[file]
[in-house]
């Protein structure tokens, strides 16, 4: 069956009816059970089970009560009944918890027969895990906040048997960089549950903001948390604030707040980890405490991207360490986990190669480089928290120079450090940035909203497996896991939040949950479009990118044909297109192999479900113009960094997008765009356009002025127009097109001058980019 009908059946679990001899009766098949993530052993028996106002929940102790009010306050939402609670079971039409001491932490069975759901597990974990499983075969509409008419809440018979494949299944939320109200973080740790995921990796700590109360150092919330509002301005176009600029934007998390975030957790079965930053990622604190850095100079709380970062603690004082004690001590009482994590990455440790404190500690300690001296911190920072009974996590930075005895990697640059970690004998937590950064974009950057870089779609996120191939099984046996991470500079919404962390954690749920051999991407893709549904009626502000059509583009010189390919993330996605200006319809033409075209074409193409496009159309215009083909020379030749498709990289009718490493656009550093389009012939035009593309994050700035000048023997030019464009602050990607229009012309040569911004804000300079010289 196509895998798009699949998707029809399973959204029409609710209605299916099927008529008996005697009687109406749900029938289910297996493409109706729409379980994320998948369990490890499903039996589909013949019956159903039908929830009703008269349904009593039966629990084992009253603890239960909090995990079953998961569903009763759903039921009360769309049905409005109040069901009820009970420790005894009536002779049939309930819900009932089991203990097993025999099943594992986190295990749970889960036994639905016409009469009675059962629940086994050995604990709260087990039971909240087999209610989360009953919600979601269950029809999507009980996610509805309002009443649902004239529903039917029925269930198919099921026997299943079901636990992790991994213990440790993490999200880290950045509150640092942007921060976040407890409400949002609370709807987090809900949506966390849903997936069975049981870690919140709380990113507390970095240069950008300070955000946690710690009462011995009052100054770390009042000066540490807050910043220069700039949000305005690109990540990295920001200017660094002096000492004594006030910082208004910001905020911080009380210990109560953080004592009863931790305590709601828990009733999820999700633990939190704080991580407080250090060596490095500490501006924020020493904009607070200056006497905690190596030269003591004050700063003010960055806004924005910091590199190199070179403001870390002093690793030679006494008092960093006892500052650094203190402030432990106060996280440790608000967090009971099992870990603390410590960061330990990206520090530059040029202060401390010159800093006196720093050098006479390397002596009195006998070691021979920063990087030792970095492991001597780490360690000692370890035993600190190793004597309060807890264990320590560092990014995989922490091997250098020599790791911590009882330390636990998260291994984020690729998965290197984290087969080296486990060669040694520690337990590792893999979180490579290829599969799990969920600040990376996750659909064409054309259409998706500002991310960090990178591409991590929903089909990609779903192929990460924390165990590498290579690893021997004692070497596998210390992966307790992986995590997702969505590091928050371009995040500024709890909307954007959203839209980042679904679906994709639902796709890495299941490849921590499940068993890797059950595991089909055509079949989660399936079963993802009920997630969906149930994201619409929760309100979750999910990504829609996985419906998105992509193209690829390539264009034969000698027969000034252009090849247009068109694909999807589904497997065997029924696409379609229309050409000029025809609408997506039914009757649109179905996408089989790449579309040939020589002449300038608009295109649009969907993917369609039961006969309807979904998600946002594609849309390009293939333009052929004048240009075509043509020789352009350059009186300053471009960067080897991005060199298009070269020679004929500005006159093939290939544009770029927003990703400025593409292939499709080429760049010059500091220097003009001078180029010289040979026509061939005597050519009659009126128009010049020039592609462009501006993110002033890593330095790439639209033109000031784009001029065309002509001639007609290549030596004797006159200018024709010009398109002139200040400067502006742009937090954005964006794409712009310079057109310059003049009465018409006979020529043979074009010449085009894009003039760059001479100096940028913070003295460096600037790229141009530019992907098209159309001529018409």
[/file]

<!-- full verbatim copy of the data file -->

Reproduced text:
[in-house]
């Protein structure tokens, strides 16, 4: 069956009816059970089970009560009944918890027969895990906040048997960089549950903001948390604030707040980890405490991207360490986990190669480089928290120079450090940035909203497996896991939040949950479009990118044909297109192999479900113009960094997008765009356009002025127009097109001058980019 009908059946679990001899009766098949993530052993028996106002929940102790009010306050939402609670079971039409001491932490069975759901597990974990499983075969509409008419809440018979494949299944939320109200973080740790995921990796700590109360150092919330509002301005176009600029934007998390975030957790079965930053990622604190850095100079709380970062603690004082004690001590009482994590990455440790404190500690300690001296911190920072009974996590930075005895990697640059970690004998937590950064974009950057870089779609996120191939099984046996991470500079919404962390954690749920051999991407893709549904009626502000059509583009010189390919993330996605200006319809033409075209074409193409496009159309215009083909020379030749498709990289009718490493656009550093389009012939035009593309994050700035000048023997030019464009602050990607229009012309040569911004804000300079010289 196509895998798009699949998707029809399973959204029409609710209605299916099927008529008996005697009687109406749900029938289910297996493409109706729409379980994320998948369990490890499903039996589909013949019956159903039908929830009703008269349904009593039966629990084992009253603890239960909090995990079953998961569903009763759903039921009360769309049905409005109040069901009820009970420790005894009536002779049939309930819900009932089991203990097993025999099943594992986190295990749970889960036994639905016409009469009675059962629940086994050995604990709260087990039971909240087999209610989360009953919600979601269950029809999507009980996610509805309002009443649902004239529903039917029925269930198919099921026997299943079901636990992790991994213990440790993490999200880290950045509150640092942007921060976040407890409400949002609370709807987090809900949506966390849903997936069975049981870690919140709380990113507390970095240069950008300070955000946690710690009462011995009052100054770390009042000066540490807050910043220069700039949000305005690109990540990295920001200017660094002096000492004594006030910082208004910001905020911080009380210990109560953080004592009863931790305590709601828990009733999820999700633990939190704080991580407080250090060596490095500490501006924020020493904009607070200056006497905690190596030269003591004050700063003010960055806004924005910091590199190199070179403001870390002093690793030679006494008092960093006892500052650094203190402030432990106060996280440790608000967090009971099992870990603390410590960061330990990206520090530059040029202060401390010159800093006196720093050098006479390397002596009195006998070691021979920063990087030792970095492991001597780490360690000692370890035993600190190793004597309060807890264990320590560092990014995989922490091997250098020599790791911590009882330390636990998260291994984020690729998965290197984290087969080296486990060669040694520690337990590792893999979180490579290829599969799990969920600040990376996750659909064409054309259409998706500002991310960090990178591409991590929903089909990609779903192929990460924390165990590498290579690893021997004692070497596998210390992966307790992986995590997702969505590091928050371009995040500024709890909307954007959203839209980042679904679906994709639902796709890495299941490849921590499940068993890797059950595991089909055509079949989660399936079963993802009920997630969906149930994201619409929760309100979750999910990504829609996985419906998105992509193209690829390539264009034969000698027969000034252009090849247009068109694909999807589904497997065997029924696409379609229309050409000029025809609408997506039914009757649109179905996408089989790449579309040939020589002449300038608009295109649009969907993917369609039961006969309807979904998600946002594609849309390009293939333009052929004048240009075509043509020789352009350059009186300053471009960067080897991005060199298009070269020679004929500005006159093939290939544009770029927003990703400025593409292939499709080429760049010059500091220097003009001078180029010289040979026509061939005597050519009659009126128009010049020039592609462009501006993110002033890593330095790439639209033109000031784009001029065309002509001639007609290549030596004797006159200018024709010009398109002139200040400067502006742009937090954005964006794409712009310079057109310059003049009465018409006979020529043979074009010449085009894009003039760059001479100096940028913070003295460096600037790229141009530019992907098209159309001529018409």